Bruce Lipton, Nut

In an earlier post, asking for targets for me to scrutinize, Yakaru suggested I look over Bruce Lipton. I was a bit slow in jumping into the topic, so Yakaru made a post of his own.

I’ll still make my contribution, and skimming over Lipton’s website, I’m drawn to a book excerpt he posted: “The Nature of Dis-ease.” The title alone is an ideological red flag. I’ve seen a lot of altie gurus use it in the past, trying for some kind of clever wordplay. I tend to see another aspect to this word splitting: I think it promotes the idea that health is the default state of being. It’s a meme that’s going to need more and more critical scrutiny because as medicine advanced, we’ve been able to lead healthier lives. It’s because of modern science-based medicine and our society’s infrastructure that we generally take health for granted and see disease as an aberration instead of an integral part of life.

Onto the article itself:

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A Touch of Moral Philosophy

I recently (for a given value of ‘recent’) had an anti-abortionist named laodeciapress comment on my post, “‘Potential’ People” a few times before moving on. In our argument, he hinted at objective morality, a concept which I currently find incoherent. Combined with today’s Doggerel that discussed confusion between fact and theory, it got me thinking about a sort of moral equivalent of theory and fact.

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Doggerel #5: “Theory”

Welcome back to “Doggerel,” where I discuss words and phrases that are misused, abused, or just plain meaningless.

Today’s entry is a word that’s commonly misunderstood on forums and comment threads about science. In colloquial language, “theory” implies guesswork. “It works in theory, but not in practice” is a phrase used to describe an idea that sounds reasonable, but doesn’t work, speaking of theories as if they were restricted to thought experiments. Often in fiction, “pragmatic” characters will criticize a dreamer or intellectual’s plan asserting “this is no time to test your theories!” or similar arguments. This definition of “theory” is more consistent with what a skeptic would call a hypothesis, not a theory.

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Obligatory Easter Post

I may consider Christianity to be just another form of woo in terms of science and epistemology, but it’s pervasive where I live and wields undue political influence. That’s why I tend to devote more time to talking about it. Of course, like many American atheists, I used to be a Christian, but it tended to be in a far vaguer sense than the mainstream.

The typical Easter story never made sense to me.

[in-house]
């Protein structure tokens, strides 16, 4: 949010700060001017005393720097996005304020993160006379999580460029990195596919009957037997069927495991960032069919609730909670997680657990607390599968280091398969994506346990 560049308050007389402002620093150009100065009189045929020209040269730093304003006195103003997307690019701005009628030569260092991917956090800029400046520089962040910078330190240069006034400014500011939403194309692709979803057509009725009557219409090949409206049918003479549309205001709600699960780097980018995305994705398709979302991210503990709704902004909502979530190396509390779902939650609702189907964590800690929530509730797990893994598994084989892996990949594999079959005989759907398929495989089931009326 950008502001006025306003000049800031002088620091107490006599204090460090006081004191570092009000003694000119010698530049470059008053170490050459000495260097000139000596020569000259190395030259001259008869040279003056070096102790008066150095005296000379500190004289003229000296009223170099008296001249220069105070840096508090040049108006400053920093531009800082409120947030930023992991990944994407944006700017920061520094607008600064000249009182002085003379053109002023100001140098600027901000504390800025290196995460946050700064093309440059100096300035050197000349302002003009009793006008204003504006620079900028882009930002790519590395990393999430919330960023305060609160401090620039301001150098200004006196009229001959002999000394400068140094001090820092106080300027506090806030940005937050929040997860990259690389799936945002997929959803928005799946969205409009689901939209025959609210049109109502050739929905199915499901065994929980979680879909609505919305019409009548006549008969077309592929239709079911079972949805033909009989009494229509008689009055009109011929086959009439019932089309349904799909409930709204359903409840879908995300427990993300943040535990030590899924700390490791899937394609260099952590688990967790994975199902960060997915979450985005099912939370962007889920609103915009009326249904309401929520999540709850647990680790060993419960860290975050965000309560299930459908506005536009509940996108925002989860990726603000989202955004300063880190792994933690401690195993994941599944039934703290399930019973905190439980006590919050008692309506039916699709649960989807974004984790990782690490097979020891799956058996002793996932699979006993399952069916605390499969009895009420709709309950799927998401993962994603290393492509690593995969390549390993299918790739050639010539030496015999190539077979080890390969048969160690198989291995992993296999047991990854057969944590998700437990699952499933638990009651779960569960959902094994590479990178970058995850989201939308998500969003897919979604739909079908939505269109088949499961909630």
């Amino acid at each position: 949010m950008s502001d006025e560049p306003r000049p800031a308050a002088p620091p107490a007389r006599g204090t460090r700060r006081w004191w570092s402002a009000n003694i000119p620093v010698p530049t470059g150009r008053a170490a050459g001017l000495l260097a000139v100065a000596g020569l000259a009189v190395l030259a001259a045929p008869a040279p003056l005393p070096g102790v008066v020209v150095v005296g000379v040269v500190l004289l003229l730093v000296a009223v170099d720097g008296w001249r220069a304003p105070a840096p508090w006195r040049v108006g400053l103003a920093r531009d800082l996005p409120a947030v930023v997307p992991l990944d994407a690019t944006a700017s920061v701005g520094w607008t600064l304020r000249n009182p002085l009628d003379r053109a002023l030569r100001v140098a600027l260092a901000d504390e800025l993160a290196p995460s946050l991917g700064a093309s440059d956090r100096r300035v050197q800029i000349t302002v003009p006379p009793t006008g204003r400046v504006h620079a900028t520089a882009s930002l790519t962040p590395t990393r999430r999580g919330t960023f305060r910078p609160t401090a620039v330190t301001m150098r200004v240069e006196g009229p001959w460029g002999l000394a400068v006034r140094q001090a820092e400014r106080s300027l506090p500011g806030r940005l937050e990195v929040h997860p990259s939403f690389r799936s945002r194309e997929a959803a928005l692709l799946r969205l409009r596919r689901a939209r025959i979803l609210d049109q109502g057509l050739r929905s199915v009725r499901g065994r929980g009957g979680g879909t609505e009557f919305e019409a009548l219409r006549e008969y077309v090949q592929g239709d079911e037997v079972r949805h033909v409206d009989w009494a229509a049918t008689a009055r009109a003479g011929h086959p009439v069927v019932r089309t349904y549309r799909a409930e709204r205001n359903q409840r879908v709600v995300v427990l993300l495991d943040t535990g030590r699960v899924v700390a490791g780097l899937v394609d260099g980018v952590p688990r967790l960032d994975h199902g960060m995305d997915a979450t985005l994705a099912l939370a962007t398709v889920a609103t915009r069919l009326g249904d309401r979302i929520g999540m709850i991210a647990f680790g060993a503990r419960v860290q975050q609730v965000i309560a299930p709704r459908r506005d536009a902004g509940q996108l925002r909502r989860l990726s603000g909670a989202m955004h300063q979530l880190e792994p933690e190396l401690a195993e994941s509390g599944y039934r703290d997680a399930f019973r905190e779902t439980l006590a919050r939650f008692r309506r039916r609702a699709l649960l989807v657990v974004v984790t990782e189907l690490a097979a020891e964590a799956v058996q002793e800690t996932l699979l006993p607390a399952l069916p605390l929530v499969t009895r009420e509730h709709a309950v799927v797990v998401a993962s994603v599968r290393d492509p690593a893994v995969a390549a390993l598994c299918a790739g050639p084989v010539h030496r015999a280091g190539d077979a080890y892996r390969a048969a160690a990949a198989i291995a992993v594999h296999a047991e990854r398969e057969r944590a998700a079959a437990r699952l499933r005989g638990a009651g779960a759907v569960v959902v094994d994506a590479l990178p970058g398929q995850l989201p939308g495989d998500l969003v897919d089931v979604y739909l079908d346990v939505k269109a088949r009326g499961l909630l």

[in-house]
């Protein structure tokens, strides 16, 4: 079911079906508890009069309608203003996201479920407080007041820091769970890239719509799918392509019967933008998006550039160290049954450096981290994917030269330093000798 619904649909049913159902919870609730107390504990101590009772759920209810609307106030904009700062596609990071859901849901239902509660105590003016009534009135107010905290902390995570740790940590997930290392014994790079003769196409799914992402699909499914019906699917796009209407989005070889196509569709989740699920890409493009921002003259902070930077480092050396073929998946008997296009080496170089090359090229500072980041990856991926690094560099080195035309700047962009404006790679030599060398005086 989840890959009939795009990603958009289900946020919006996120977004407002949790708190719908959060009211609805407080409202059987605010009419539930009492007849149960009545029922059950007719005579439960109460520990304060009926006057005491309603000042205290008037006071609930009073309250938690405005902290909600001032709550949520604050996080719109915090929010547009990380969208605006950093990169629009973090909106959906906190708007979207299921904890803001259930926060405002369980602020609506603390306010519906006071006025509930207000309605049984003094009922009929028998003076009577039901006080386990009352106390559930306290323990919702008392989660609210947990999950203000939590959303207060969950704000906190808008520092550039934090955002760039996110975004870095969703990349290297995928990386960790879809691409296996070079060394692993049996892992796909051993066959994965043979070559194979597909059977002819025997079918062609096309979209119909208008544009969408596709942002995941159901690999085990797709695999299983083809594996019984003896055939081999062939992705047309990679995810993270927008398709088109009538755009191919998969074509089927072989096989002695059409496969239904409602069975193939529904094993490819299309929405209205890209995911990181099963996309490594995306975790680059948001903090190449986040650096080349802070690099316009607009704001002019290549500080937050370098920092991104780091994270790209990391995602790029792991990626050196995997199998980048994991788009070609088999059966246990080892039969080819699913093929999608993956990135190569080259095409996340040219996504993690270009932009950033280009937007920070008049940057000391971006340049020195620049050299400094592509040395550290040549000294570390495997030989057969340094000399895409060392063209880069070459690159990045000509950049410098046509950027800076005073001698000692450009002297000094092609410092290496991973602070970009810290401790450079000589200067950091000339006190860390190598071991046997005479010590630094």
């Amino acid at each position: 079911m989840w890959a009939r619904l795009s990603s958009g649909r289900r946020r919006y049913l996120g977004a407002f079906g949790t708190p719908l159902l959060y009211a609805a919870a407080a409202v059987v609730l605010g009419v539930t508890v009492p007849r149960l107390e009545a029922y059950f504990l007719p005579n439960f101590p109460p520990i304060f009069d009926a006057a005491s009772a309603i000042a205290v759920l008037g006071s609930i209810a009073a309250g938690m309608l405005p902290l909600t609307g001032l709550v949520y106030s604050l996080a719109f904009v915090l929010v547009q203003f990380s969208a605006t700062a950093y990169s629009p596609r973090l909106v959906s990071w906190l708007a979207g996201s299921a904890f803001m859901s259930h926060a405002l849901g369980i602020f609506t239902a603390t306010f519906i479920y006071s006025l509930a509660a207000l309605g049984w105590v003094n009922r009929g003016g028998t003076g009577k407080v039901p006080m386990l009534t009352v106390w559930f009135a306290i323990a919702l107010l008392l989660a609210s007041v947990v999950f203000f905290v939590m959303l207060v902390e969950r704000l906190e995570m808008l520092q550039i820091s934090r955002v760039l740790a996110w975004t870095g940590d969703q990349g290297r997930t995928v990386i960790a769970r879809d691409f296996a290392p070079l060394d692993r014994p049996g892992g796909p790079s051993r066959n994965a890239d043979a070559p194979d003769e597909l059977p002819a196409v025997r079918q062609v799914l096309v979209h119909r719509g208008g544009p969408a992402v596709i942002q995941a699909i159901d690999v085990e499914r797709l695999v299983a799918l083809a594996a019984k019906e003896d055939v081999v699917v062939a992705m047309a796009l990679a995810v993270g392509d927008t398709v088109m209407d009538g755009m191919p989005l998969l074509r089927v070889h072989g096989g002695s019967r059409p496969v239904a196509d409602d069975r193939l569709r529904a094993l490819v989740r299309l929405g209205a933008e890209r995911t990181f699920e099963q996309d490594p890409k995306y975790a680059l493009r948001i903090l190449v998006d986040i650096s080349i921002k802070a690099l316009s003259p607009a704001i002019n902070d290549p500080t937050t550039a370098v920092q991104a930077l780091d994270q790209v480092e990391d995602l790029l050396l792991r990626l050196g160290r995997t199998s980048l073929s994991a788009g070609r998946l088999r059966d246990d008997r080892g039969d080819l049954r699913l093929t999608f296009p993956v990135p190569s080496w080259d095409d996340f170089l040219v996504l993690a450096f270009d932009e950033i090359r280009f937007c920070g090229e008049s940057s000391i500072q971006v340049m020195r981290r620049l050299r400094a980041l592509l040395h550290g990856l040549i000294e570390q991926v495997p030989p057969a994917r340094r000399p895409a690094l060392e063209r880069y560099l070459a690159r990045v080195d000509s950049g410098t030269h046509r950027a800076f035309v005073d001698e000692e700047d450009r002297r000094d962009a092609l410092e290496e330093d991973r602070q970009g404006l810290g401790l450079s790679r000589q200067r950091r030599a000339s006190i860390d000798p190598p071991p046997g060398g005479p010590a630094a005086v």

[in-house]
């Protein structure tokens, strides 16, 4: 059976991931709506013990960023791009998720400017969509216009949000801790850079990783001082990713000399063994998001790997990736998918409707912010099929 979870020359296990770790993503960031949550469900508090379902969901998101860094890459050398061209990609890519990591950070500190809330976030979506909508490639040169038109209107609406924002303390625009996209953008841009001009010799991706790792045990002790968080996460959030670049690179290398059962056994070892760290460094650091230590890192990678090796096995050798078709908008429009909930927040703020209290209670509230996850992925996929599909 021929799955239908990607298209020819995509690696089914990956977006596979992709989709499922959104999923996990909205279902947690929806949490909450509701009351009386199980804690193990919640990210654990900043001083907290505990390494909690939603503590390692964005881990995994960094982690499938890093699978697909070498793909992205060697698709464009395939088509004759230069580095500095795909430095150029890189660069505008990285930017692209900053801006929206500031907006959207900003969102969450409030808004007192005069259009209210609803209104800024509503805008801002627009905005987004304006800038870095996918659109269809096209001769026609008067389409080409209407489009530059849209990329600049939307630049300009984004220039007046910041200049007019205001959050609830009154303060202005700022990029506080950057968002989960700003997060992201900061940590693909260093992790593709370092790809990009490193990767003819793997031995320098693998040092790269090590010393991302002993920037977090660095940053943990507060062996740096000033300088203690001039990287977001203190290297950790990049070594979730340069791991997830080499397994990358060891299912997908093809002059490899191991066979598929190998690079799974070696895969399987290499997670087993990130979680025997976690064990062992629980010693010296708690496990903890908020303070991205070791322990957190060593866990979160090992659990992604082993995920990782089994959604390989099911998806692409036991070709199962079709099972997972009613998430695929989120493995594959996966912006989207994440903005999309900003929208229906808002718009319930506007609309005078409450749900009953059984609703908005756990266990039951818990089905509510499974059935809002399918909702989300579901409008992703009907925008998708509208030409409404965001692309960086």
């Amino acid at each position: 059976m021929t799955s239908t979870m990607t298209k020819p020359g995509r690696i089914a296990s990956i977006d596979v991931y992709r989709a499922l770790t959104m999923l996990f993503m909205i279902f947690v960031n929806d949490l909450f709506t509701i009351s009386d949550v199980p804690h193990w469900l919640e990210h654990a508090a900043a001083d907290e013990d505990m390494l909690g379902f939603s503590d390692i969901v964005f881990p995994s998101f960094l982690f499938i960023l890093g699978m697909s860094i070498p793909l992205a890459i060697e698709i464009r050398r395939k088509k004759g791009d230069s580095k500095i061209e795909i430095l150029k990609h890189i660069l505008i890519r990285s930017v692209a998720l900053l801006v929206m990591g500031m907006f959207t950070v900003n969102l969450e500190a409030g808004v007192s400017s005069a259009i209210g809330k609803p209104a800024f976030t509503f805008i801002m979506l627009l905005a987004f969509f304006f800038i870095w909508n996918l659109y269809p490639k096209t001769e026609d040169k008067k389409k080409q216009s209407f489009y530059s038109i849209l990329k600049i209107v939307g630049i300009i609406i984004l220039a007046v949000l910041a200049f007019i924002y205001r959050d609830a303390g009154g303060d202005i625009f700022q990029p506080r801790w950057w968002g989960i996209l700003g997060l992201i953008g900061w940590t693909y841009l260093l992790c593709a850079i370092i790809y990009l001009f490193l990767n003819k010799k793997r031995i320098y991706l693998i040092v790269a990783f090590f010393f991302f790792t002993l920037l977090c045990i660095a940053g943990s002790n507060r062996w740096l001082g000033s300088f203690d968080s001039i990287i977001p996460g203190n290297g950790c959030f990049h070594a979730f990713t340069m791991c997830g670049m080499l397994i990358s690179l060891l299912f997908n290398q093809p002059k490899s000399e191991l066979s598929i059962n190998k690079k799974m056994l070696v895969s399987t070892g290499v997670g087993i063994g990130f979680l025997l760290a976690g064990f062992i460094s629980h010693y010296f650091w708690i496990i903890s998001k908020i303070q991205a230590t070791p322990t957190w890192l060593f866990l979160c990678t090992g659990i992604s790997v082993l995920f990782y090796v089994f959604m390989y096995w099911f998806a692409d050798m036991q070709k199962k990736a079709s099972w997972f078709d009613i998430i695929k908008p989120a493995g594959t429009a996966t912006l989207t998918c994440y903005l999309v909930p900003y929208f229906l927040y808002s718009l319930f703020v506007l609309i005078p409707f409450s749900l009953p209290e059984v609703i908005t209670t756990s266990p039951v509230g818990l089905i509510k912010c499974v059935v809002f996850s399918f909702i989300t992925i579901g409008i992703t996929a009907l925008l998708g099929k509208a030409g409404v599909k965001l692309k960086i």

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Give Me Targets

I know my readership hasn’t been restored to the levels of my old blog, but if you are reading, please be so kind as to give me a target for criticism. I’ve been in the skeptical blogosphere long enough that a lot of woo tends to blend together, so I end up posting “skepticism 101” topics and general observations. It might be fun to pick out a specific, possibly even obscure bit of woo for analysis. Of course, I have a suspicion that having a specific target will raise the likelihood of attracting defenders, including trollish sorts, so be ready for a troll roast. I know I am.

Trouble in Team Silence

My brother got into a bit of a rant this morning about Armored Core V, and I honestly can’t blame him. I still love Armored Core, but I acknowledge there are numerous flaws. The past couple of weeks he’s been researching how the persistent online war is fought, since the English instruction manual’s about six pages. He was enthusiastic at first, but his discoveries have really worn that down to nothing. The game’s status quo is discouraging, and the lack of support for American players doesn’t help.

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Newage Culture: An Overview

I discover Yakaru has a blog! It’s got a good post on the front page right now: Blaming the Victim: Comments on Louise Hay. It deals with one of the familiar tropes in both religion and newage that serves to protect the higher-ups when they can’t make good on a promise. It’s given me some motivation to share my extended thoughts on newage culture.

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“Potential” People

I was reading the comments at one of PZ’s posts when I thought of this:

1. Anti-abortionists often ask the rhetorical question, “What if your parents had chosen to abort you?” to implicitly assert that abortion is wrong because a hypothetical past abortion would result in the non-existence of a fully sentient person in the present.

2. Many people are the product of premarital sex.

3. If the parents of these people had chosen premarital abstinence instead of having sex, they would not exist, therefore hypothetical past abstinence would result in the non-existence of a fully sentient person in the present.

4. Therefore, by the same logic, abstinence before marriage is immoral. And yet, belief that abortion is immoral quite often coincides with a belief that premarital abstinence is a moral obligation.